The Gateway will include an external robotic arm for inspections, berthing and external experiment management. Uncrewed logistics flights are expected to provide crew/Gateway resources and utilization payloads (about 1-2 per year) and the external arm may be employed to exchange externally-mounted Gateway experiments from similar logistics vehicle locations to avoid exposure from internal Gateway contaminants or due to experiment size. NASA, international and domestic partners will design, build and deliver elements of the Gateway, much of which will conform to interoperability standards now in development with those same communities. Contingency EVA by crewmembers is possible, but not expected for regular operations – the plan is to mainly rely on the robotic arm. While the majority of science experiments are expected to be externally mounted, the internal experiments are likely to be human research in nature as well as technology experiments.

  • Dormancy of crew-related systems and environmental controls is likely with the Gateway, while robotic interaction with crew is possible or perhaps desired during crewed operations.
  • Crew presence will drive the design of a number of interfaces, yet automation and remote control from Earth will be used for the majority of the Gateway lifetime. Automation capabilities are likely necessary for troubleshooting Gateway systems and experiment operations during non-crewed periods, including automated fault detection, diagnosis and response. Proposals for robotic activities include a smaller internal 'walking' arm, with associated mounting fixtures or rails within the Gateway for mobility. The internal arm is sized to pass through the science airlock to support external activities such as repair of the external arm.
  • Logistics flights are currently packaged to allow offloading by crew with free volumes for crew access, automated approaches might have advantages.

Given the Gateway’s need for automation for continuous operations when the Gateway is uncrewed (~11 months/year), opportunities exist to optimize the internal designs for crew interaction, robotic interaction, science/payload experiment packaging, standardized experiment interfaces and overall logistics systems for both when the crew is at the Gateway and in uncrewed mode. This would also demonstrate methodologies and technologies directly applicable for the longer duration Mars missions and missions and surface operations envisioned to precede the delivery of crews to Mars or possibly the surface of the Moon.

RASCAL respondents are asked to come up with utilization scenarios and systems concepts addressing those scenarios for the 11 month uncrewed Gateway period. These scenarios should address automated logistics management, critical fault detection and maintenance, supportable science, technology demonstration and commercial applications in the absence of crew being on the Gateway. Respondents can derive their systems from existing experiment facilities used on Shuttle and ISS or develop their own as needed to address Gateway-unique operations. Implications on Gateway systems such as environmental control, computing, robotics, communications, power and thermal need to be assessed. Crew activities just prior to leaving the Gateway and upon initially returning to the Gateway needed to support the uncrewed period should also be assessed. Respondents can assume approximately one month of Gateway reconfiguration/stabilization/system evaluation preceding the crew arrival while two weeks are necessary to return to uncrewed operational status.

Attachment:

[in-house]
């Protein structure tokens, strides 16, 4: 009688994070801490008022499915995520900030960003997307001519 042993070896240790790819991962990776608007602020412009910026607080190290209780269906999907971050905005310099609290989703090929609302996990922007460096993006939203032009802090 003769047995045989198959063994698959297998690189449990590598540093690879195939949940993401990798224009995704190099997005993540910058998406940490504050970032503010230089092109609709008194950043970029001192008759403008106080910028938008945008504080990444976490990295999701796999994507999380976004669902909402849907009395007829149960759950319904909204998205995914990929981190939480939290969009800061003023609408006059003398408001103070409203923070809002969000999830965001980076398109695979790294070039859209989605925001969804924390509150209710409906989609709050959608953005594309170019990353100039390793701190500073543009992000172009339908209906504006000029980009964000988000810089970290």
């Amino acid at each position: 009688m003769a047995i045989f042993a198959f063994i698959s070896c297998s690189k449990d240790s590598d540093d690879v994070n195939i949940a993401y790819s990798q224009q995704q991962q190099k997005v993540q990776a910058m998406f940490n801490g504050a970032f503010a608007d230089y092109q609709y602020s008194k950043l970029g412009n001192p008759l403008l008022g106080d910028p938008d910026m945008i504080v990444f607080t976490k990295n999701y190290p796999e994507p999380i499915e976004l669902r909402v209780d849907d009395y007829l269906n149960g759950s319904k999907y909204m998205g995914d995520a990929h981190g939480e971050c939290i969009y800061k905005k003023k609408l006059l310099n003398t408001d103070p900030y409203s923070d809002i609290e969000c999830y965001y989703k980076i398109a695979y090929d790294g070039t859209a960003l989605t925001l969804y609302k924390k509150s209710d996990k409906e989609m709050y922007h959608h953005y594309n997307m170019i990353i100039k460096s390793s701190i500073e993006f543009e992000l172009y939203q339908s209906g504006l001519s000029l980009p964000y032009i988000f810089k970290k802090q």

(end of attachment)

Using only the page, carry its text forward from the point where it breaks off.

The reference Gateway configuration for this assessment can be found at this link:

Proposed designs should be consistent with human spacecraft requirements addressed in NASA Technical Standards 3000 and 3001 and NASA’s Human Integration Design Handbook (HIDH), and the physiological countermeasures identified in NASA standards should be addressed.

For all RASC-AL projects, attention should be given to:

  • Synergistic applications of NASA’s planned current investments.
  • Unique combinations of the planned elements with new innovative capabilities/technologies to support crewed and robotic exploration of the solar system.
  • Realistic assessment of costs for technology maturation, system development, and production and operations.

Key elements that each RASC-AL project will be evaluated on include:

  • Adherence to the requirements and constraints of the selected topic and the design competition;
  • Synergistic application and supporting original engineering analysis of innovative capabilities and/or new technologies for evolutionary architecture development to enable future missions, reduce cost, or improve safety;
  • Technical merit and rationale of mission operations in support of an exciting and sustainable space exploration program;
  • Key technologies, including technology readiness levels (TRLs), as well as the systems engineering and architectural trades that guide the recommended approach;
  • Reliability and human safety consideration in trading various design options;
  • Realistic assessment of project plan and execution of that plan, including a project schedule and test plan, as well as realistic development and annual operating costs (i.e., budget);
  • Realistic assessment of partnering and cost sharing scenarios based upon commercial profitability and the ability of international partners to participate given their limited budgets.

Teams should thoroughly review the Recommended Reading on the Resources page.